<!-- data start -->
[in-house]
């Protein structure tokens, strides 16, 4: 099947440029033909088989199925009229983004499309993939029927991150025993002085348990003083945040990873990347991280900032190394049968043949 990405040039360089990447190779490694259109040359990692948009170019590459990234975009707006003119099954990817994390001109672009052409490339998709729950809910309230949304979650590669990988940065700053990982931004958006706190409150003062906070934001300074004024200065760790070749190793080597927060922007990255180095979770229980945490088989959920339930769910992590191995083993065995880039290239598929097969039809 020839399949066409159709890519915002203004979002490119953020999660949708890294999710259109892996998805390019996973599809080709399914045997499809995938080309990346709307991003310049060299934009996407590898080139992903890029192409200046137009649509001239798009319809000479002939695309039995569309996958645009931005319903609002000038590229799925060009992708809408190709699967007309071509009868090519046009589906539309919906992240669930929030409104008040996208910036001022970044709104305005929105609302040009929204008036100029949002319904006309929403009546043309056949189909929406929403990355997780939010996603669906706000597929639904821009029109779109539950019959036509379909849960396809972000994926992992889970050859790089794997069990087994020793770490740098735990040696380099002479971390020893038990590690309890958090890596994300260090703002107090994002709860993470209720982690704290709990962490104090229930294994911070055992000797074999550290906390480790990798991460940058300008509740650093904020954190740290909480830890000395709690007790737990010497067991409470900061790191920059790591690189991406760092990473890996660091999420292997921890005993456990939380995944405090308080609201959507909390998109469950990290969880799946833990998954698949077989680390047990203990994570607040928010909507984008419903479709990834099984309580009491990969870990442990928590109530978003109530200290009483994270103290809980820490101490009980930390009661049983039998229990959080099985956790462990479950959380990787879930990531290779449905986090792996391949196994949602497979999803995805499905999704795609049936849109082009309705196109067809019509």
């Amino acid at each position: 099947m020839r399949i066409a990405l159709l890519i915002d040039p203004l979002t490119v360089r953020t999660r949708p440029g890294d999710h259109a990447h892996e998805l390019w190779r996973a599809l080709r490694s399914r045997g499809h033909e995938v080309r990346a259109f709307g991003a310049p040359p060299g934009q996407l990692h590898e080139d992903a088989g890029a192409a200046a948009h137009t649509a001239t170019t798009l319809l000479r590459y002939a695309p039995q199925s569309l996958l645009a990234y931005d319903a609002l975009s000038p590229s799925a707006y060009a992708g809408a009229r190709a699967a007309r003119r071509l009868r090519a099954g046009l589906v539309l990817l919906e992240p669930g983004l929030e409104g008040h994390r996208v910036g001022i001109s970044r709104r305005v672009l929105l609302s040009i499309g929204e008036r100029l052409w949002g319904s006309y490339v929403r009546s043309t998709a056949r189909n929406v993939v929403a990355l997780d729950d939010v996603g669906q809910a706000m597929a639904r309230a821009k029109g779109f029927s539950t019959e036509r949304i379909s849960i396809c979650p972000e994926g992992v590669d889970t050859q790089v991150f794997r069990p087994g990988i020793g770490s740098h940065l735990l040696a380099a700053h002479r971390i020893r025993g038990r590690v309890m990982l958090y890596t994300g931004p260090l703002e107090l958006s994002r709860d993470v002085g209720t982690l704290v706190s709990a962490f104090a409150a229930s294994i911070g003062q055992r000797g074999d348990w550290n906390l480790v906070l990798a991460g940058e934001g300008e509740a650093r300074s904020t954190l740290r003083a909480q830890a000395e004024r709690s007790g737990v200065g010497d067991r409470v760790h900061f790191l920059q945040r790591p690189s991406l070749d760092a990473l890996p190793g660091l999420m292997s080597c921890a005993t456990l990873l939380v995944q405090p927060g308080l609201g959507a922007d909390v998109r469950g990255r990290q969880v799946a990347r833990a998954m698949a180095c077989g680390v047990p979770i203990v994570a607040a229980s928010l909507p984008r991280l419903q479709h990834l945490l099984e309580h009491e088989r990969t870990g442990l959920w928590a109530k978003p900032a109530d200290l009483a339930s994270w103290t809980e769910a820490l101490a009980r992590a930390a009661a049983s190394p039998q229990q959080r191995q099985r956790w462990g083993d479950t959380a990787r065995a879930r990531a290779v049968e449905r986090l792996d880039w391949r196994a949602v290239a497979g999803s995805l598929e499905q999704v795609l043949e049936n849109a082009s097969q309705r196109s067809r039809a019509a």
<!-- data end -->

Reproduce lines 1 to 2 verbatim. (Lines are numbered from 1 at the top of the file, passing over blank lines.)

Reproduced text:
[in-house]
């Protein structure tokens, strides 16, 4: 099947440029033909088989199925009229983004499309993939029927991150025993002085348990003083945040990873990347991280900032190394049968043949 990405040039360089990447190779490694259109040359990692948009170019590459990234975009707006003119099954990817994390001109672009052409490339998709729950809910309230949304979650590669990988940065700053990982931004958006706190409150003062906070934001300074004024200065760790070749190793080597927060922007990255180095979770229980945490088989959920339930769910992590191995083993065995880039290239598929097969039809 020839399949066409159709890519915002203004979002490119953020999660949708890294999710259109892996998805390019996973599809080709399914045997499809995938080309990346709307991003310049060299934009996407590898080139992903890029192409200046137009649509001239798009319809000479002939695309039995569309996958645009931005319903609002000038590229799925060009992708809408190709699967007309071509009868090519046009589906539309919906992240669930929030409104008040996208910036001022970044709104305005929105609302040009929204008036100029949002319904006309929403009546043309056949189909929406929403990355997780939010996603669906706000597929639904821009029109779109539950019959036509379909849960396809972000994926992992889970050859790089794997069990087994020793770490740098735990040696380099002479971390020893038990590690309890958090890596994300260090703002107090994002709860993470209720982690704290709990962490104090229930294994911070055992000797074999550290906390480790990798991460940058300008509740650093904020954190740290909480830890000395709690007790737990010497067991409470900061790191920059790591690189991406760092990473890996660091999420292997921890005993456990939380995944405090308080609201959507909390998109469950990290969880799946833990998954698949077989680390047990203990994570607040928010909507984008419903479709990834099984309580009491990969870990442990928590109530978003109530200290009483994270103290809980820490101490009980930390009661049983039998229990959080099985956790462990479950959380990787879930990531290779449905986090792996391949196994949602497979999803995805499905999704795609049936849109082009309705196109067809019509």